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December 1, 2012

Offense sputters as Cats lose at home to Baylor

Willie Cauley-Stein doesn't know much Kentucky basketball history.

The UK freshman has admitted as much on more than one occasion this season, including Saturday after the Wildcats' stunning 63-54 loss to Baylor, which Cauley-Stein admitted he didn't know ended a 55-game homecourt winning streak.

But Cauley-Stein has learned at least one history lesson this week. As the seconds ticked away on the loss to Baylor - UK's second setback in three days - he got some perspective on recent history.

"Coming in here - we have probably the best fan-base support, all of our wins and the national championship - and I feel like we came in here thinking that we were (last year's) team," Cauley-Stein said. "But we're not that team."

Saturday was proof positive, as Kentucky did all kinds of recently-historic things.

Just not the good kinds.

In losing at home to Baylor, No. 8 Kentucky (4-3) surpassed its loss total from a season ago (those Wildcats went 38-2 en route to the NCAA title); lost at Rupp Arena for the first time under John Calipari (he dropped to 54-1 at home); became the first Calipari-coached UK team to lose back-to-back nonconference games; and completed a week in which it posted the two lowest-scoring games of the Calipari era.

As a result, the Wildcats are in danger of falling out of the Top 25 for the first time since Calipari took the job.

"I'm not fazed," Calipari said afterward. "I knew we weren't very good. What I need our players to understand is, that we are not a very good team right now and we are not individually very good."

That certainly was the case against Baylor (5-2).

The Bears hounded the Cats defensively, holding them to 29.6 percent shooting (21-for-71). UK shot 18.2 percent from three-point range (4-for-22) and 50 percent from the free-throw line (9-of-18).

Only one UK player made more than half the shots he attempted - Alex Poythress was 6-for-10 - and Nerlens Noel, Kyle Wiltjer, Julius Mays and Ryan Harrow shot a combined 7-for-43 from the floor.

Despite that woeful shooting performance, Calipari noted, Kentucky had its chances to win. The Wildcats trailed by as many as 10 points in the second half, but cut the lead to three with 7:48 to play when Harrow's layup pulled UK within 51-48.

"Look, we didn't deserve to win the game," Calipari said. "If we would have won the game, it would have been, 'What in the world? We just shot 30 percent and won the game.' Now, I've done that a couple of times coaching different teams, shooting 30 percent and winning, but those teams are gritty and tough and have a will to win and finish the game off. This team is just not there yet. We're not."

It's a rare position for a Calipari team. His Kentucky teams, so reliant on freshmen, have struggled early in seasons before - the John Wall-led 2009-10 team needed a buzzer beat to top Miami of Ohio; the 2011 Final Four team lost eight regular-season games - but even those teams never struggled so mightily to score in consecutive games.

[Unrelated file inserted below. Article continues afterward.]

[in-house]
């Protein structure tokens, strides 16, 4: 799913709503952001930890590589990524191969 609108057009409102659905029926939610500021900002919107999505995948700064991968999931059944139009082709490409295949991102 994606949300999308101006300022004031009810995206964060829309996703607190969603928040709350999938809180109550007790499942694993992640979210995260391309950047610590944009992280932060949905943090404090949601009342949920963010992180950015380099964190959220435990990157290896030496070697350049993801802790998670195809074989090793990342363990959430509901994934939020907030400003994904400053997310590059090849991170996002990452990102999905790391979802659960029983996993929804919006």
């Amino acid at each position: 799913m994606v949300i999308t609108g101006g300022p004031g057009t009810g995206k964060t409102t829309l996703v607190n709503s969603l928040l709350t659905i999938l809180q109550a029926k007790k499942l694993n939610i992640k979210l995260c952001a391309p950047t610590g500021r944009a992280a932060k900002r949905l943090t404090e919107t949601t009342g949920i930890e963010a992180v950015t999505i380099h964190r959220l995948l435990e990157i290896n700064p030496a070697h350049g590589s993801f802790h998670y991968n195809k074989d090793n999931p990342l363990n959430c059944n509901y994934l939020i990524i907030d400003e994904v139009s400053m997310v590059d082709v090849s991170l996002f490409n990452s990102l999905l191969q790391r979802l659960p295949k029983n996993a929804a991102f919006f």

The offense is a work in progress, the point guard position still unsettled.

So while the Wildcats work out their offensive issues, they figure they'll have to grind out wins the way Calipari's other Kentucky teams did early in seasons.

"I would just say I realized (this week) that we have to have more of a will to win as a team," guard Archie Goodwin said. "That's really the main thing. I think that even though the shots didn't fall like we wanted them to, that will to win could have brought us over the hump in this game and our last game. As a team, we don't have that right now."

They're going to need it.

Cauley-Stein said that Calipari's "Everybody's Super Bowl" message sunk in this week.

Kentucky, he said, is starting to understand the level at which it will have to play every night to win against talented teams hungry to knock off the defending national champion - no matter how many pieces are missing from last season's title team.

"We're literally everybody's championship game," Cauley-Stein said, "and we've got to start playing like it's our championship game every time we go out there to match their intensity."

That takes a toll on a team.

"It's hard, but we chose that," Goodwin said. "We chose to come here to do that. If we didn't want that pressure, then we shouldn't have went here."

Calipari said his team has to "hate to lose," adding, "You can't be OK to lose to Duke. It's not OK. We lost."

Noel said his teammates have that hatred already. He's not concerned about Kentucky's effort.

Its execution is another matter.

"We're still working," Noel said. "It's still early. But we've really got to start progressing."


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